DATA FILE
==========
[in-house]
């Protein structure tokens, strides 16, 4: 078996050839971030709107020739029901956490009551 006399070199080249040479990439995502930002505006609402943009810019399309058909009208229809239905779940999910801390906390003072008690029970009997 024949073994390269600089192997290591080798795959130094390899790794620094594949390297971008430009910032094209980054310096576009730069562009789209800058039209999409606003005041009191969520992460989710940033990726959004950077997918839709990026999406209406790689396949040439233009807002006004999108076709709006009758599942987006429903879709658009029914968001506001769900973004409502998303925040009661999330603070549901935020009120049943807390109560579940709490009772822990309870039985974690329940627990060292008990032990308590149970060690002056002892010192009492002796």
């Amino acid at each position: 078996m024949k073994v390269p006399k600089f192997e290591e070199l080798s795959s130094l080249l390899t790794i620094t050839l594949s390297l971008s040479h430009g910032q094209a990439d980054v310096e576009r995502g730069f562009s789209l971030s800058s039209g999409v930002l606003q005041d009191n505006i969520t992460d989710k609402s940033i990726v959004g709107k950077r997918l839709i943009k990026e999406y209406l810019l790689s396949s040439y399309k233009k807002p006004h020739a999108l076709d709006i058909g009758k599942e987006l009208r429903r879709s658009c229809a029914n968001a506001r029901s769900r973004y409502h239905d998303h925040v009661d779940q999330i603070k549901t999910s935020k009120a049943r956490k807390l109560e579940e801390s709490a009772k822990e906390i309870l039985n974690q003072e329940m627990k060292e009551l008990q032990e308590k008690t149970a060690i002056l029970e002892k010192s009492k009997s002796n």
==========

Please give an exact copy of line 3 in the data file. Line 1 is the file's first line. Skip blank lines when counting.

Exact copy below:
């Amino acid at each position: 078996m024949k073994v390269p006399k600089f192997e290591e070199l080798s795959s130094l080249l390899t790794i620094t050839l594949s390297l971008s040479h430009g910032q094209a990439d980054v310096e576009r995502g730069f562009s789209l971030s800058s039209g999409v930002l606003q005041d009191n505006i969520t992460d989710k609402s940033i990726v959004g709107k950077r997918l839709i943009k990026e999406y209406l810019l790689s396949s040439y399309k233009k807002p006004h020739a999108l076709d709006i058909g009758k599942e987006l009208r429903r879709s658009c229809a029914n968001a506001r029901s769900r973004y409502h239905d998303h925040v009661d779940q999330i603070k549901t999910s935020k009120a049943r956490k807390l109560e579940e801390s709490a009772k822990e906390i309870l039985n974690q003072e329940m627990k060292e009551l008990q032990e308590k008690t149970a060690i002056l029970e002892k010192s009492k009997s002796n």